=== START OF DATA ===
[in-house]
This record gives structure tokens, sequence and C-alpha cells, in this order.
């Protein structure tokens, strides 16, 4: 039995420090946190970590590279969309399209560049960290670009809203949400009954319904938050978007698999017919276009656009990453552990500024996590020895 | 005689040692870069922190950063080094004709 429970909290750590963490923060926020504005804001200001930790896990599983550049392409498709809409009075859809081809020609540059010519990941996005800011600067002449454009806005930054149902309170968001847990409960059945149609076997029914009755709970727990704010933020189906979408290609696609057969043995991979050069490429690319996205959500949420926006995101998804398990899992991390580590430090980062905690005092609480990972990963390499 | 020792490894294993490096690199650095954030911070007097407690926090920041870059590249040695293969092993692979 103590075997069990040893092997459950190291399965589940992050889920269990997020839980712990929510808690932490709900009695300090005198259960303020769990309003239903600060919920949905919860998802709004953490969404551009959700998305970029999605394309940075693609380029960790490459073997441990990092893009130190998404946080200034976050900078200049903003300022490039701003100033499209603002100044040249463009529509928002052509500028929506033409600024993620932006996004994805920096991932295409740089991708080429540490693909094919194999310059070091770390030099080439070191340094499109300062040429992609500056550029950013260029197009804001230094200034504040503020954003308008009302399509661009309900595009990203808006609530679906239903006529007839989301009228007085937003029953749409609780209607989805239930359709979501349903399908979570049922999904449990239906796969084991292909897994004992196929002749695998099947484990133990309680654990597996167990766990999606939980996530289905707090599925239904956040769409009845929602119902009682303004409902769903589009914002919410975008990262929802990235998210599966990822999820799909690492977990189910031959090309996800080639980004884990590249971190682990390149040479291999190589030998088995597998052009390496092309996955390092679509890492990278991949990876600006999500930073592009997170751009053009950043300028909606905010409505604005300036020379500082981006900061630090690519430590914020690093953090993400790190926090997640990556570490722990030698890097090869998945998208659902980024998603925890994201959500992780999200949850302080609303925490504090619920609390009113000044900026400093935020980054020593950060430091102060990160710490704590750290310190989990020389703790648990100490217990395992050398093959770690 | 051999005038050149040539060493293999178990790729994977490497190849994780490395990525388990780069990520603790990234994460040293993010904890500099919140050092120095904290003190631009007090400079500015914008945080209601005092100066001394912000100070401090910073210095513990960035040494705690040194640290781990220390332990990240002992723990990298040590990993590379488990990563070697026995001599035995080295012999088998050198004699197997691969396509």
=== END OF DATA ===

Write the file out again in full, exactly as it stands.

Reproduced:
[in-house]
This record gives structure tokens, sequence and C-alpha cells, in this order.
């Protein structure tokens, strides 16, 4: 039995420090946190970590590279969309399209560049960290670009809203949400009954319904938050978007698999017919276009656009990453552990500024996590020895 | 005689040692870069922190950063080094004709 429970909290750590963490923060926020504005804001200001930790896990599983550049392409498709809409009075859809081809020609540059010519990941996005800011600067002449454009806005930054149902309170968001847990409960059945149609076997029914009755709970727990704010933020189906979408290609696609057969043995991979050069490429690319996205959500949420926006995101998804398990899992991390580590430090980062905690005092609480990972990963390499 | 020792490894294993490096690199650095954030911070007097407690926090920041870059590249040695293969092993692979 103590075997069990040893092997459950190291399965589940992050889920269990997020839980712990929510808690932490709900009695300090005198259960303020769990309003239903600060919920949905919860998802709004953490969404551009959700998305970029999605394309940075693609380029960790490459073997441990990092893009130190998404946080200034976050900078200049903003300022490039701003100033499209603002100044040249463009529509928002052509500028929506033409600024993620932006996004994805920096991932295409740089991708080429540490693909094919194999310059070091770390030099080439070191340094499109300062040429992609500056550029950013260029197009804001230094200034504040503020954003308008009302399509661009309900595009990203808006609530679906239903006529007839989301009228007085937003029953749409609780209607989805239930359709979501349903399908979570049922999904449990239906796969084991292909897994004992196929002749695998099947484990133990309680654990597996167990766990999606939980996530289905707090599925239904956040769409009845929602119902009682303004409902769903589009914002919410975008990262929802990235998210599966990822999820799909690492977990189910031959090309996800080639980004884990590249971190682990390149040479291999190589030998088995597998052009390496092309996955390092679509890492990278991949990876600006999500930073592009997170751009053009950043300028909606905010409505604005300036020379500082981006900061630090690519430590914020690093953090993400790190926090997640990556570490722990030698890097090869998945998208659902980024998603925890994201959500992780999200949850302080609303925490504090619920609390009113000044900026400093935020980054020593950060430091102060990160710490704590750290310190989990020389703790648990100490217990395992050398093959770690 | 051999005038050149040539060493293999178990790729994977490497190849994780490395990525388990780069990520603790990234994460040293993010904890500099919140050092120095904290003190631009007090400079500015914008945080209601005092100066001394912000100070401090910073210095513990960035040494705690040194640290781990220390332990990240002992723990990298040590990993590379488990990563070697026995001599035995080295012999088998050198004699197997691969396509």